The bacteria are making a bad problem even worse. The type of sweet potato whitefly they infect, called B biotype, was already a major problem for farmers, on every continent where crops are grown.
Don't let the name fool you - the B biotype whitefly doesn't just dine on sweet potatoes. And that's just the problem. It eats more than 600 types of plant, so it never goes hungry.
"Here in Arizona, it probably starts out on weeds in the spring, and then moves on to melons, and when melons are done, it moves in big numbers onto cotton and feeds on that all summer long," Hunter said. "In the fall, it moves on to vegetables, and so it just keeps going."
"In the late 1980s and early 1990s, when this new biotype arrived in the Southwest, the population just exploded," Hunter said. "Sometimes you could see clouds of whiteflies in the air, gumming up windshields."
"With integrated pest management practices, many developed by colleagues here at the UA, their impact has decreased tremendously, but they still are the worst pest in Arizona's cotton industry. If it wasn't for whiteflies, farmers would be spraying cotton a lot less," Hunter said.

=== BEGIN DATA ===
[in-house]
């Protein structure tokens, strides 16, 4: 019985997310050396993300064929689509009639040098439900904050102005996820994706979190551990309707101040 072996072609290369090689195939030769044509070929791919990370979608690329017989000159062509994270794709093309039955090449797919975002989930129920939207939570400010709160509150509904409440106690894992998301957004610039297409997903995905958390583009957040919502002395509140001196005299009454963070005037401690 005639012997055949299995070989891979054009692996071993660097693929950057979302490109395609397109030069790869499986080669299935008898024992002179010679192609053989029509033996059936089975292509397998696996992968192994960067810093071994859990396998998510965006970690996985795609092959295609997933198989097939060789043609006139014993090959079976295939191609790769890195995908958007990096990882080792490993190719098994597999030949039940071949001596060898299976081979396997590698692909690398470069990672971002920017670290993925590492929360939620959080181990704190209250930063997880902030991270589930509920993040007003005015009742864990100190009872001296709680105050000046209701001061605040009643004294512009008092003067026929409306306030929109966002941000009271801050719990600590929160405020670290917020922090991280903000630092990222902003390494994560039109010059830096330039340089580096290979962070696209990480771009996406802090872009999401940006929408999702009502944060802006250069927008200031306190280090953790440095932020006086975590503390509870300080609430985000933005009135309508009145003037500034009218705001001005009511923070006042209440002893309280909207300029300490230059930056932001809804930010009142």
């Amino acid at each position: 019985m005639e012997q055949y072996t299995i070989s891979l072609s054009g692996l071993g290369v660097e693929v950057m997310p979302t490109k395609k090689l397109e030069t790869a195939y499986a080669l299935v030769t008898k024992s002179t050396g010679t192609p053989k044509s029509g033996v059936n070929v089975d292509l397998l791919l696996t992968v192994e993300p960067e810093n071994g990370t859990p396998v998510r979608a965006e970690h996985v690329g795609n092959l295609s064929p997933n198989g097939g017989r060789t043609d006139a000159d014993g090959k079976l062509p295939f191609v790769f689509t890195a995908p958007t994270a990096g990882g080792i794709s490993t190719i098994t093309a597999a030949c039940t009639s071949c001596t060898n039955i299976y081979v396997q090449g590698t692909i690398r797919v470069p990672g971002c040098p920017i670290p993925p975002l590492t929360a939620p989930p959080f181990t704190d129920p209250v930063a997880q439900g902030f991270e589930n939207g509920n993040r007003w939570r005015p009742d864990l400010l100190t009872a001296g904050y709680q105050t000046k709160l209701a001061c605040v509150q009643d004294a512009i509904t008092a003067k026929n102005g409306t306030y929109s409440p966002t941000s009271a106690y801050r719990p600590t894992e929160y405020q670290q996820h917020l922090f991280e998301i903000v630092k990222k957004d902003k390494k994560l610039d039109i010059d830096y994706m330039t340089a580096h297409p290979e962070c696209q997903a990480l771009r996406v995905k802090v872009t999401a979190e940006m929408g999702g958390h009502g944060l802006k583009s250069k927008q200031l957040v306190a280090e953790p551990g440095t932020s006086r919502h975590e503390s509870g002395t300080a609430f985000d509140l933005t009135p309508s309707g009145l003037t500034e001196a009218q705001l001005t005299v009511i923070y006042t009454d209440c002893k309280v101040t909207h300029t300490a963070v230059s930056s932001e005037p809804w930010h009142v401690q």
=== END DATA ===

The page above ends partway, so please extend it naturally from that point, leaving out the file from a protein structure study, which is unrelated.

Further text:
Now the tiny insects, which measure less than 1/16 of an inch, have been super-powered by the Rickettsia bacteria and pose an even bigger threat. But all hope is not lost; Hunter wonders if there might be a way to turn the tables.
"It would be interesting to see if by having a microbe that has this big effect in one direction, if you could make it so that it has an effect in the other direction, to help control the pest," Hunter said. "Could we use symbionts in a way to make things less of a problem, to manage pest populations in a more sustainable way?"
Knocking down whiteflies would be a huge help for farmers. The insects, not true flies, but actually members of the order Hemiptera, are more closely related to true bugs and aphids, another pest. And like their aphid cousins, they leave behind a sticky residue that can become home for fungi, which further damage plants' leaves. Plus, they transmit more than 100 viruses, such as the mosaic virus.
IMAGE 1: The sweet potato whitefly, (Bemisia tabaci) (Wikimedia Commons).
IMAGE 2: The sweet potato whitefly, (Bemisia tabaci) (Wikimedia Commons).
IMAGE 3: Mosaic virus on cabbage (Wikimedia Commons).